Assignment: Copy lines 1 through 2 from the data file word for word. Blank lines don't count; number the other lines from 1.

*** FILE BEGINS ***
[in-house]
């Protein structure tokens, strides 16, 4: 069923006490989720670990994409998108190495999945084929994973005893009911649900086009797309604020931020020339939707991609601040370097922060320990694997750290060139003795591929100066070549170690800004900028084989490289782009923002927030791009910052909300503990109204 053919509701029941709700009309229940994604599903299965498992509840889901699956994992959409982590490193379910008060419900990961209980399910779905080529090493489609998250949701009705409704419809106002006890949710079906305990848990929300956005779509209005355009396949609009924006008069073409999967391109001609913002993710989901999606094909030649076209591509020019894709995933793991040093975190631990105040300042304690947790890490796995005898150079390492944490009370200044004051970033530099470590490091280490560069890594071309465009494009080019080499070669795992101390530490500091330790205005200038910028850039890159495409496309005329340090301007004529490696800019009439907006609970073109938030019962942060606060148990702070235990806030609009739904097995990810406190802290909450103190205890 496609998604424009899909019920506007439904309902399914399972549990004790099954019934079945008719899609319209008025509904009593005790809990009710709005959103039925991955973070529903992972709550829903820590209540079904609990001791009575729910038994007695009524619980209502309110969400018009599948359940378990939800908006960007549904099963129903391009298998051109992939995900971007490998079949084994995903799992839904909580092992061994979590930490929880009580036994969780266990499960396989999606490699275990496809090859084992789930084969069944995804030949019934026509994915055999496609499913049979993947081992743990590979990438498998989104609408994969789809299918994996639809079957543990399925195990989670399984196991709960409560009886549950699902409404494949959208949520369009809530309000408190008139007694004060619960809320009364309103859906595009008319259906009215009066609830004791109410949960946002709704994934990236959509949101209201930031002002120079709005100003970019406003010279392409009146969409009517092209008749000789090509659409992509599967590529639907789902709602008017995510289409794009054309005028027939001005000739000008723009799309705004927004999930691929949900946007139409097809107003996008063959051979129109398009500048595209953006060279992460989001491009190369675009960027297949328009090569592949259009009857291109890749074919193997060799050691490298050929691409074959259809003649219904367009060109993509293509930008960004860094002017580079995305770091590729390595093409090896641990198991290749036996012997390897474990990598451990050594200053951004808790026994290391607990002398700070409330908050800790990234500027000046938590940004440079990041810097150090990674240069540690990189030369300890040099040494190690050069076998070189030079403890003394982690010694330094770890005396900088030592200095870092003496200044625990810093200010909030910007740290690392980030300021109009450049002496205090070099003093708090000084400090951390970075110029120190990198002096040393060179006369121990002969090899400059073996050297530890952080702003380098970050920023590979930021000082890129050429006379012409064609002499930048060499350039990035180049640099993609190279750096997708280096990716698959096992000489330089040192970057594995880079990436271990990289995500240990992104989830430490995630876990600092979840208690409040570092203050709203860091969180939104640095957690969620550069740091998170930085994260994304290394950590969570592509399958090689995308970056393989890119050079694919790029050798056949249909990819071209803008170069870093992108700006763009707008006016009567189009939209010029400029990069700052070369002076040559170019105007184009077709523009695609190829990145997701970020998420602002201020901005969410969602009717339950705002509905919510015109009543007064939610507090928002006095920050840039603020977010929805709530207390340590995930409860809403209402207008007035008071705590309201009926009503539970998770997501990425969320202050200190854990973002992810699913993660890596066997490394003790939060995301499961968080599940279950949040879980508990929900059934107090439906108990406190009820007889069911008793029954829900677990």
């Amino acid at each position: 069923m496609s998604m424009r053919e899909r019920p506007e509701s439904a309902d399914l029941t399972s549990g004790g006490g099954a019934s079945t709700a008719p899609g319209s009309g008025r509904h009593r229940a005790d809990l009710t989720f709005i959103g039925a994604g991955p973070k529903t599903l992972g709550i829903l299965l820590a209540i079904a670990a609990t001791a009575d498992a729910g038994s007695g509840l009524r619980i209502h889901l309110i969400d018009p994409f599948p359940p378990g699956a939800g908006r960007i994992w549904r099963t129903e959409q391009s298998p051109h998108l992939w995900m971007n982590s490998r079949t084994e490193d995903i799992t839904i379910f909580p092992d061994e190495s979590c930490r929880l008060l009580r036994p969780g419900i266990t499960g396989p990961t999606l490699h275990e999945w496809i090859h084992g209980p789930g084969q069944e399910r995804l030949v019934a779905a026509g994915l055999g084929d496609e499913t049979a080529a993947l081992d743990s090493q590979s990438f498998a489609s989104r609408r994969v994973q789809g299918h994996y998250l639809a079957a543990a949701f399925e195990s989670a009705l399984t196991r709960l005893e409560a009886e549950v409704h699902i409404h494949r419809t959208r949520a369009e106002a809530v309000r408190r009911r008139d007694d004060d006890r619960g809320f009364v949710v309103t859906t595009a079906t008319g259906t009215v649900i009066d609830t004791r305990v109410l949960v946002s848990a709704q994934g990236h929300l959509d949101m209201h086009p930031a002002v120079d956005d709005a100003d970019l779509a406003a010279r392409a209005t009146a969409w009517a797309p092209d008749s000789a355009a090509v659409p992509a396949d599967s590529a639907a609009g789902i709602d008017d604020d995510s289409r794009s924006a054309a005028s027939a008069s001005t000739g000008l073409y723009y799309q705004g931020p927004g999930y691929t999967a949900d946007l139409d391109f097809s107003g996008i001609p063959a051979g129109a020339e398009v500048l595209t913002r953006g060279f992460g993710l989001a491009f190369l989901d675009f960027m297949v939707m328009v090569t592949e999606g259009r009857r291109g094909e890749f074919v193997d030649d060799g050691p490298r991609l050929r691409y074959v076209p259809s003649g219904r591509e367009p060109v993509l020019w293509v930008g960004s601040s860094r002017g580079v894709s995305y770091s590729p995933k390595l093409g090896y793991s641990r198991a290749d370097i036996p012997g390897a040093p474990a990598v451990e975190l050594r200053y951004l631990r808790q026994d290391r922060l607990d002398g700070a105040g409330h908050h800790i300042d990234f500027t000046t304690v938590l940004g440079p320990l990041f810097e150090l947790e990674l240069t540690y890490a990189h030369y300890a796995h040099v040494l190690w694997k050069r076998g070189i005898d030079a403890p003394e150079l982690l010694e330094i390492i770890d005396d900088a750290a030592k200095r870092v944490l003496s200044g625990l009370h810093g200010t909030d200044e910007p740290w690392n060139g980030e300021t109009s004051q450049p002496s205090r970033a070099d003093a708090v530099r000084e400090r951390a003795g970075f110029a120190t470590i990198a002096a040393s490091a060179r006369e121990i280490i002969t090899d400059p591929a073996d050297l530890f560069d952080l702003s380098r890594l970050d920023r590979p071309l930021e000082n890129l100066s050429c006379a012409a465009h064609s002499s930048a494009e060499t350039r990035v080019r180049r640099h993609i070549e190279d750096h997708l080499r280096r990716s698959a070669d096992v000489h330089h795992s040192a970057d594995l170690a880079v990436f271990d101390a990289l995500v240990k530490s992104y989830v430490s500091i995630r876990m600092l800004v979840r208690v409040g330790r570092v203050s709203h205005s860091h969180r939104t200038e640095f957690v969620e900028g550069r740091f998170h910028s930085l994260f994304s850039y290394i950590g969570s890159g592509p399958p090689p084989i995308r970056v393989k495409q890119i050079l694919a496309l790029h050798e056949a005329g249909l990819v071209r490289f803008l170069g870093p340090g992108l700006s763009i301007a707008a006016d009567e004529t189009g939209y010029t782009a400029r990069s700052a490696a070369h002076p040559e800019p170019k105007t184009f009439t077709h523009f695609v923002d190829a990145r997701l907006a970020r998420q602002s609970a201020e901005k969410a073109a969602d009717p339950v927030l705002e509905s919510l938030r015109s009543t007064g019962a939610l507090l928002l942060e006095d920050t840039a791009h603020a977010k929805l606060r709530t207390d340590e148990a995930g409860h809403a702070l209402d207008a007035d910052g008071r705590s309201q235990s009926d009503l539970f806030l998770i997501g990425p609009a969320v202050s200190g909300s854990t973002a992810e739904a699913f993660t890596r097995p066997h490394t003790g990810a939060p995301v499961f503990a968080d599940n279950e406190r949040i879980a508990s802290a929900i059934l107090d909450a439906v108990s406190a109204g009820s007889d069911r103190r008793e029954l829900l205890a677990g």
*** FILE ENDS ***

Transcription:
[in-house]
């Protein structure tokens, strides 16, 4: 069923006490989720670990994409998108190495999945084929994973005893009911649900086009797309604020931020020339939707991609601040370097922060320990694997750290060139003795591929100066070549170690800004900028084989490289782009923002927030791009910052909300503990109204 053919509701029941709700009309229940994604599903299965498992509840889901699956994992959409982590490193379910008060419900990961209980399910779905080529090493489609998250949701009705409704419809106002006890949710079906305990848990929300956005779509209005355009396949609009924006008069073409999967391109001609913002993710989901999606094909030649076209591509020019894709995933793991040093975190631990105040300042304690947790890490796995005898150079390492944490009370200044004051970033530099470590490091280490560069890594071309465009494009080019080499070669795992101390530490500091330790205005200038910028850039890159495409496309005329340090301007004529490696800019009439907006609970073109938030019962942060606060148990702070235990806030609009739904097995990810406190802290909450103190205890 496609998604424009899909019920506007439904309902399914399972549990004790099954019934079945008719899609319209008025509904009593005790809990009710709005959103039925991955973070529903992972709550829903820590209540079904609990001791009575729910038994007695009524619980209502309110969400018009599948359940378990939800908006960007549904099963129903391009298998051109992939995900971007490998079949084994995903799992839904909580092992061994979590930490929880009580036994969780266990499960396989999606490699275990496809090859084992789930084969069944995804030949019934026509994915055999496609499913049979993947081992743990590979990438498998989104609408994969789809299918994996639809079957543990399925195990989670399984196991709960409560009886549950699902409404494949959208949520369009809530309000408190008139007694004060619960809320009364309103859906595009008319259906009215009066609830004791109410949960946002709704994934990236959509949101209201930031002002120079709005100003970019406003010279392409009146969409009517092209008749000789090509659409992509599967590529639907789902709602008017995510289409794009054309005028027939001005000739000008723009799309705004927004999930691929949900946007139409097809107003996008063959051979129109398009500048595209953006060279992460989001491009190369675009960027297949328009090569592949259009009857291109890749074919193997060799050691490298050929691409074959259809003649219904367009060109993509293509930008960004860094002017580079995305770091590729390595093409090896641990198991290749036996012997390897474990990598451990050594200053951004808790026994290391607990002398700070409330908050800790990234500027000046938590940004440079990041810097150090990674240069540690990189030369300890040099040494190690050069076998070189030079403890003394982690010694330094770890005396900088030592200095870092003496200044625990810093200010909030910007740290690392980030300021109009450049002496205090070099003093708090000084400090951390970075110029120190990198002096040393060179006369121990002969090899400059073996050297530890952080702003380098970050920023590979930021000082890129050429006379012409064609002499930048060499350039990035180049640099993609190279750096997708280096990716698959096992000489330089040192970057594995880079990436271990990289995500240990992104989830430490995630876990600092979840208690409040570092203050709203860091969180939104640095957690969620550069740091998170930085994260994304290394950590969570592509399958090689995308970056393989890119050079694919790029050798056949249909990819071209803008170069870093992108700006763009707008006016009567189009939209010029400029990069700052070369002076040559170019105007184009077709523009695609190829990145997701970020998420602002201020901005969410969602009717339950705002509905919510015109009543007064939610507090928002006095920050840039603020977010929805709530207390340590995930409860809403209402207008007035008071705590309201009926009503539970998770997501990425969320202050200190854990973002992810699913993660890596066997490394003790939060995301499961968080599940279950949040879980508990929900059934107090439906108990406190009820007889069911008793029954829900677990």